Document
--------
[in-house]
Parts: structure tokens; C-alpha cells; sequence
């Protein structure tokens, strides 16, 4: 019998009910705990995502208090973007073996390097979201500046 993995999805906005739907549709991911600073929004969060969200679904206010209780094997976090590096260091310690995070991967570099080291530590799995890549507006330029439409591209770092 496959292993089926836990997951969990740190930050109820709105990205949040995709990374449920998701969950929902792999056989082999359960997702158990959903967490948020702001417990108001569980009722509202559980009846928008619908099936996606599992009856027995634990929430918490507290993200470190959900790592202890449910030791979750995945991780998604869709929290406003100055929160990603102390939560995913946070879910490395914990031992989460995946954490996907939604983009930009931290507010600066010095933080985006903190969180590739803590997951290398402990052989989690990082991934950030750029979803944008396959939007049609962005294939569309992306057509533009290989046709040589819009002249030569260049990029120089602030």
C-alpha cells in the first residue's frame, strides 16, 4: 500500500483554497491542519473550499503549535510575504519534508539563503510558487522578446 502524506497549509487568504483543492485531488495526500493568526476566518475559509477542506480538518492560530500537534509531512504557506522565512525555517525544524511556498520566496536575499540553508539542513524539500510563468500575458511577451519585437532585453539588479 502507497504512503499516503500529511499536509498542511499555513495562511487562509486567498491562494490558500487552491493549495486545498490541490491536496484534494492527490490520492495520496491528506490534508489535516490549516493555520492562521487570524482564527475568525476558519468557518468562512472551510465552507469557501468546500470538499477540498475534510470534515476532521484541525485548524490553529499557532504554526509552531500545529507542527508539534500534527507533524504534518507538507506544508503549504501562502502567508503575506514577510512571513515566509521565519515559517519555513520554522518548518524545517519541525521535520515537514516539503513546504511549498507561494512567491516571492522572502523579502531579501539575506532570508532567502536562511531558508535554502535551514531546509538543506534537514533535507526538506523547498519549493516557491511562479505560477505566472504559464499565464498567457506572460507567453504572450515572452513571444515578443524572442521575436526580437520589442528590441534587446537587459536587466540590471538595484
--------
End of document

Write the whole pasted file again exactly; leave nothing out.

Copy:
[in-house]
Parts: structure tokens; C-alpha cells; sequence
């Protein structure tokens, strides 16, 4: 019998009910705990995502208090973007073996390097979201500046 993995999805906005739907549709991911600073929004969060969200679904206010209780094997976090590096260091310690995070991967570099080291530590799995890549507006330029439409591209770092 496959292993089926836990997951969990740190930050109820709105990205949040995709990374449920998701969950929902792999056989082999359960997702158990959903967490948020702001417990108001569980009722509202559980009846928008619908099936996606599992009856027995634990929430918490507290993200470190959900790592202890449910030791979750995945991780998604869709929290406003100055929160990603102390939560995913946070879910490395914990031992989460995946954490996907939604983009930009931290507010600066010095933080985006903190969180590739803590997951290398402990052989989690990082991934950030750029979803944008396959939007049609962005294939569309992306057509533009290989046709040589819009002249030569260049990029120089602030």
C-alpha cells in the first residue's frame, strides 16, 4: 500500500483554497491542519473550499503549535510575504519534508539563503510558487522578446 502524506497549509487568504483543492485531488495526500493568526476566518475559509477542506480538518492560530500537534509531512504557506522565512525555517525544524511556498520566496536575499540553508539542513524539500510563468500575458511577451519585437532585453539588479 502507497504512503499516503500529511499536509498542511499555513495562511487562509486567498491562494490558500487552491493549495486545498490541490491536496484534494492527490490520492495520496491528506490534508489535516490549516493555520492562521487570524482564527475568525476558519468557518468562512472551510465552507469557501468546500470538499477540498475534510470534515476532521484541525485548524490553529499557532504554526509552531500545529507542527508539534500534527507533524504534518507538507506544508503549504501562502502567508503575506514577510512571513515566509521565519515559517519555513520554522518548518524545517519541525521535520515537514516539503513546504511549498507561494512567491516571492522572502523579502531579501539575506532570508532567502536562511531558508535554502535551514531546509538543506534537514533535507526538506523547498519549493516557491511562479505560477505566472504559464499565464498567457506572460507567453504572450515572452513571444515578443524572442521575436526580437520589442528590441534587446537587459536587466540590471538595484